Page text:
Each lecture is half science and half history. If you are going to be a hurricane geek, you’ve got to know the big nasty hurricanes.


YOUR EXPERIENCE IN THE FIELD? One of the most important things to pass on is the beauty of the weather and its changes.


RIGHT INTO THE WORST STORMS. DO YOU HAVE TO BE A BIT OF A DAREDEVIL TO ENJOY THIS WORK? It’s always a thrill, but if you’re doing it right, it’s a little more cerebral. Weather is beautiful. There were times I would be amazed that this was what I did for a living.


SOMEONE WITH A METEOROLOGY EDUCATION? Lots of students want to go into broadcasting. I tell them, always have a Plan B. There are a lot of places where meteorological expertise is important, such as managing and regulating insurance, airlines, the oil industry, shipping, agriculture. From agriculture, you go to futures, the financial markets, commodities. If you are Campbell Soup Company, you are in those markets to hedge against the weather.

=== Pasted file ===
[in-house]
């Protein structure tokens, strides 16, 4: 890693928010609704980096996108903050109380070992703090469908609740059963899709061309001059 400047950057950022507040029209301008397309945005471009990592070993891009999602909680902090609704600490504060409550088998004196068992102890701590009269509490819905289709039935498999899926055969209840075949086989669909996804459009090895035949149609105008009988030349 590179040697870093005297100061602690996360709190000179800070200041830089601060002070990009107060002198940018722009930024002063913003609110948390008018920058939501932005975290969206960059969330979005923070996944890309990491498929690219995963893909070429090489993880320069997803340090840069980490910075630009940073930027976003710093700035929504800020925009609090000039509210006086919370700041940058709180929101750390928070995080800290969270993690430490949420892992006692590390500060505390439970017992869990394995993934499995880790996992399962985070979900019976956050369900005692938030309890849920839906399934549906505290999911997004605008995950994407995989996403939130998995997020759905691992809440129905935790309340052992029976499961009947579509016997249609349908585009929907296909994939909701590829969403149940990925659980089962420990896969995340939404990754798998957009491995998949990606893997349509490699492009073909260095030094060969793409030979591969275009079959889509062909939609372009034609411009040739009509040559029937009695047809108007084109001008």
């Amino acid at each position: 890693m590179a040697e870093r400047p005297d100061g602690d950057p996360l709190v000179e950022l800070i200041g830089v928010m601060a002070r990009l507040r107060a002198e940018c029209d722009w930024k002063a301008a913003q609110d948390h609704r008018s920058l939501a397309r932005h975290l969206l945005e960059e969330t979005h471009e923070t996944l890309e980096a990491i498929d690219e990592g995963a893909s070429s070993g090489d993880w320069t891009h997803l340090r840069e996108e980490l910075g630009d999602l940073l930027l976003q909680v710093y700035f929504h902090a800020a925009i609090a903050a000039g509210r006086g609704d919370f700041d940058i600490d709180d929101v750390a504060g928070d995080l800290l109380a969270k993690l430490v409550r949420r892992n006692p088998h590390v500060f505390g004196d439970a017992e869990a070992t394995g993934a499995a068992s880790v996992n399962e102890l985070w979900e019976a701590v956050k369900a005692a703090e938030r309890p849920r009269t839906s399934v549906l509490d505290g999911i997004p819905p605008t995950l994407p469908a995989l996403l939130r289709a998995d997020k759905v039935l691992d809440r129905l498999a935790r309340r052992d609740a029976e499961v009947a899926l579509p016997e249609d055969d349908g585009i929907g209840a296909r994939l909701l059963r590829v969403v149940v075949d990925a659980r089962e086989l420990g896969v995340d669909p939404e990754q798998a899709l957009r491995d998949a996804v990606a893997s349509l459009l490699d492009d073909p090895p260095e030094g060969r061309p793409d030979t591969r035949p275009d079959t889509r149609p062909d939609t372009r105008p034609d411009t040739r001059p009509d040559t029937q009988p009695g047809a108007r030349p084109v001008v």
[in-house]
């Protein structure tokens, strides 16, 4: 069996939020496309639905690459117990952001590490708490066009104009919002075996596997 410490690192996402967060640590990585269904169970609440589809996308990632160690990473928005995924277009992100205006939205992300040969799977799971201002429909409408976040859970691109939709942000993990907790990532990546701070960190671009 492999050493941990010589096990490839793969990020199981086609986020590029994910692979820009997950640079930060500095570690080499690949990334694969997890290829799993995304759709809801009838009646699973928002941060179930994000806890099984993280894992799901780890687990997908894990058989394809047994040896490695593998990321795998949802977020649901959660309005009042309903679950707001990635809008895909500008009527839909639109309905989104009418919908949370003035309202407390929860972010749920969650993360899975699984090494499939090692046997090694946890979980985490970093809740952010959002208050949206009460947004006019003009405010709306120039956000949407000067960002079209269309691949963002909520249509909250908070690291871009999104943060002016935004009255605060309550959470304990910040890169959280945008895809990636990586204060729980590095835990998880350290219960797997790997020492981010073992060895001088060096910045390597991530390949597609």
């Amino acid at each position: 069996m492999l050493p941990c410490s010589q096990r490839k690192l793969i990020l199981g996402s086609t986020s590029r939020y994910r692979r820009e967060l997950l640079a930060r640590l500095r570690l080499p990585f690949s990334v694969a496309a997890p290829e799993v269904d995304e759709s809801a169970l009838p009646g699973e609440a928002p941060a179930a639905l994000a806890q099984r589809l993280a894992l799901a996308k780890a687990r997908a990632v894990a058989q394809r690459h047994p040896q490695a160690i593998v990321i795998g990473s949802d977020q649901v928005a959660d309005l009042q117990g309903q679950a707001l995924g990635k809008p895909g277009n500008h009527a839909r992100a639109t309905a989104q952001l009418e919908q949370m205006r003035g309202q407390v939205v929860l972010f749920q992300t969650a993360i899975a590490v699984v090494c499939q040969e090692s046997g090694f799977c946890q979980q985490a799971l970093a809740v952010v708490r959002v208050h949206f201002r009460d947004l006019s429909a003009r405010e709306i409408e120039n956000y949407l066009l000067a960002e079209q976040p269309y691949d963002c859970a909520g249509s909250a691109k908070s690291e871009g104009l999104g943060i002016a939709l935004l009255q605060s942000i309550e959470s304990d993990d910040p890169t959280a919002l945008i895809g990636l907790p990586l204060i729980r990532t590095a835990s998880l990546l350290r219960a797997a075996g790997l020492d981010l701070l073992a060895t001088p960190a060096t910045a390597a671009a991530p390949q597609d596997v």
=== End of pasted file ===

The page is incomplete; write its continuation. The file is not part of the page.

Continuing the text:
METEOROLOGISTS TO GET IT RIGHT? They really like to get it right. But the guy who invented chaos theory was a meteorologist at MIT.

An unevenly heated rotating mass of fluid is the essence of chaos, so forecasts will be wrong.


The way the science is going is to predict the impact. We want to be able to say to emergency managers, “The predicted landfall is tomorrow and by sunset your probability of 100-hour winds is 23 percent. The storm surge in your community is going to be less than nine feet.”



EVOLVE IN THE FUTURE? We want to emphasize the application of meteorology. Wind engineering – designing houses that don’t blow over in hurricanes. I’m interested in helping people in the social sciences get a meteorology background so they can worry about the psychology of who evacuates and who doesn’t, economic impacts. The experience of a hurricane is a lot different if you’re a single mom working at McDonalds compared to an upper-middle class college professor. The wind is only part of the disaster for people on the margins.


FIU’S HURRICANE RESEARCH? What I would hope in the future is that FIU will become a center of engineering and social science and urban planning around hurricanes.